JetBrains Rider 2022.3 Help

View high-level and low-level C# code

The more features for simplifying source code appear in new C# versions, the more compiler-generated code is produced under the hood. JetBrains Rider allows you to study the differences having both the original version in the editor and C# with different levels of syntax sugar in the IL Viewer window simultaneously with proper synchronization.

View low-level or high-level C# for a document

  1. If you want to see low-level C# of your source code, make sure that the corresponding project is built.

  2. Do one of the following:

    • Choose Tools | IL Viewer from the main menu.

    • Invoke Navigate To Ctrl+Shift+G and choose Low-level C# Code.

    • In decompiled code, you can click the IL Viewer code vision metric above a type or member declaration.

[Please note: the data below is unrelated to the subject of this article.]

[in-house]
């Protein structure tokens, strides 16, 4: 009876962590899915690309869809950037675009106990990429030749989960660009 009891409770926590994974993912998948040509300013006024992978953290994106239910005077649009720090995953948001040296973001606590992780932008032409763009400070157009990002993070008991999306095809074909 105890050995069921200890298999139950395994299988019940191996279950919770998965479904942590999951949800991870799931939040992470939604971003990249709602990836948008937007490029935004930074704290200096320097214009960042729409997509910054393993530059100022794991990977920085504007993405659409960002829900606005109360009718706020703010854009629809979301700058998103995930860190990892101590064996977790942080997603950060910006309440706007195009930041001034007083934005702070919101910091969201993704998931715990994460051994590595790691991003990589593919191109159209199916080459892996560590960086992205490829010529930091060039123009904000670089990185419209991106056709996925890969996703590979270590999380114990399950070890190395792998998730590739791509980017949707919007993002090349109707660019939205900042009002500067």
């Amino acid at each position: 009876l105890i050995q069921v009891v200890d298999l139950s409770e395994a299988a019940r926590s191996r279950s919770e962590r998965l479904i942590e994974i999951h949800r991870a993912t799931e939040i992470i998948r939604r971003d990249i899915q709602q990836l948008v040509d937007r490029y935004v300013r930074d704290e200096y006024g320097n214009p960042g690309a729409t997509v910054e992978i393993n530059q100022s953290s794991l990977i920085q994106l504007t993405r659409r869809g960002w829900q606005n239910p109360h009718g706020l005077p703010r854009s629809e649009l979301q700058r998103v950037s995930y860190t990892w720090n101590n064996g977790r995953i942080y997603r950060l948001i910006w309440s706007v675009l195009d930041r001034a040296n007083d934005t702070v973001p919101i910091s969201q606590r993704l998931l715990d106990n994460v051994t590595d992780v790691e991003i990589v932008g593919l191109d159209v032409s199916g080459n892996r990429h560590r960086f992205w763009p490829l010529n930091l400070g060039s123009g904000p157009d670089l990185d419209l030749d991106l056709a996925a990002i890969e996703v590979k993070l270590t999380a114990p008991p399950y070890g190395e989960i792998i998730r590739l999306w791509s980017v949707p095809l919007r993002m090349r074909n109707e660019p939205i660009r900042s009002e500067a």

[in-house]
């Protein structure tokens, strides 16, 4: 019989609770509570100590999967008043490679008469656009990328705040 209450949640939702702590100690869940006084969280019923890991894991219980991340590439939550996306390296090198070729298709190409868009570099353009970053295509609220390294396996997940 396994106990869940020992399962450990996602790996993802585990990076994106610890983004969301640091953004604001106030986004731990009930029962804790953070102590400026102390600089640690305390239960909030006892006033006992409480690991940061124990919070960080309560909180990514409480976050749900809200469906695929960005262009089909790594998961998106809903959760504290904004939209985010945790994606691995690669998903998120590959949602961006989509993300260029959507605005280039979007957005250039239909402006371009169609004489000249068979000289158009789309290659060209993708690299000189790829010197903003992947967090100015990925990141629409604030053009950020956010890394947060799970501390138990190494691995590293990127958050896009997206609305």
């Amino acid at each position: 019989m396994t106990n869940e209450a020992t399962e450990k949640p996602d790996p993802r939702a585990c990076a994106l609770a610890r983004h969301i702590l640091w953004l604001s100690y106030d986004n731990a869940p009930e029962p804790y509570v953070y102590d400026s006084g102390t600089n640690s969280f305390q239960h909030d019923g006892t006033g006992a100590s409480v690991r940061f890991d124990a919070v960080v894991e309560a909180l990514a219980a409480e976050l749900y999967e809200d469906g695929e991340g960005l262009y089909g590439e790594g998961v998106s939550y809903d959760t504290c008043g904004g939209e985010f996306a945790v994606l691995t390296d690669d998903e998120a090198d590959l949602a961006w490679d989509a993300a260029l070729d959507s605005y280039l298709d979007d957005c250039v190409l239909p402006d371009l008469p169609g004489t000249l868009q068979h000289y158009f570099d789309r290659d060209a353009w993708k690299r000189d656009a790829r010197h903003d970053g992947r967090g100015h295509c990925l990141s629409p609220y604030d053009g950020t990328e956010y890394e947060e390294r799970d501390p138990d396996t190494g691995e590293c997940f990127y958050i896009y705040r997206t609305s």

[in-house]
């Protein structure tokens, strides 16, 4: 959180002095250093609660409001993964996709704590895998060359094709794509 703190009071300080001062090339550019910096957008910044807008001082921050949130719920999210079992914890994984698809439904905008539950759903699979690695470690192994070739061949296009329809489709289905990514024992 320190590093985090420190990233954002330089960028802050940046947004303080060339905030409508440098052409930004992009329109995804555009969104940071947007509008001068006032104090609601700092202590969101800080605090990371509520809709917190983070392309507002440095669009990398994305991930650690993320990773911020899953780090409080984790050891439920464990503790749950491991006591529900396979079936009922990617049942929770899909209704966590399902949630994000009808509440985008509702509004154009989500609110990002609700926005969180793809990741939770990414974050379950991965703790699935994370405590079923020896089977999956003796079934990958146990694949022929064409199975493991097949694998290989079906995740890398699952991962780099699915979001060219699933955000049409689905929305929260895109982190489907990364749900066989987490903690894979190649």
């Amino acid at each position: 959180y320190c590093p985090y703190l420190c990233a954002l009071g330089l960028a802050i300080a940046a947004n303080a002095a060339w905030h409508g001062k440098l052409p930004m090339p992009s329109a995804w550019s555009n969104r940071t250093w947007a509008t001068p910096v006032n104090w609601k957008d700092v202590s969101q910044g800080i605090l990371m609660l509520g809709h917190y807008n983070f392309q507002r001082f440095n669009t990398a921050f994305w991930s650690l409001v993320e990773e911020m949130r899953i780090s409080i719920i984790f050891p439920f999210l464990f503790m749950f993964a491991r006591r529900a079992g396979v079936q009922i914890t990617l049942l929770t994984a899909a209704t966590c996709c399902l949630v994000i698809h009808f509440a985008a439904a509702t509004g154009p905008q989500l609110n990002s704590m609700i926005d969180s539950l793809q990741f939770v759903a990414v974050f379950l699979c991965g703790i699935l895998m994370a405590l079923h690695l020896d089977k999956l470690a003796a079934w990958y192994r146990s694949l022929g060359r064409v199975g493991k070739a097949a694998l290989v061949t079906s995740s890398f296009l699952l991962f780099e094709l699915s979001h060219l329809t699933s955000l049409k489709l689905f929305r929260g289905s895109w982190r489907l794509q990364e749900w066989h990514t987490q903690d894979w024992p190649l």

• Right-click a symbol in the Assembly Explorer view and select IL Viewer.

  3. Select Low-level C# or High-level C# on the IL Viewer toolbar if you want to change code presentation.

In the example below, you can see a lot of differences between the original and the low-level C#.

JetBrains Rider: Comparing original and low-level C# code

Here are some differences and use cases for the Low-Level C# and High-Level C# presets.

Low-Level C#

High-level compiler transformations are off and compiler-generated code is shown. This allows you to see what code is produced for different syntax-sugar features.

For example, you can see lambdas and iterators in the editor and compare them with corresponding generated nested classes, state machines, and captured local variables in the IL Viewer.

High-level C#

Here are some use cases for the High-Level C# view:

  • Some tool for code generation (such as Fody) is used in the build process . In this case, you can switch to High-Level C# in the IL Viewer and see what was added or changed by this tool.

  • The editor displays Metadata view of a decompiled class (method signatures without bodies). In this case, High-Level C# in the IL Viewer will display decompiled bodies of the methods.

Last modified: 22 December 2022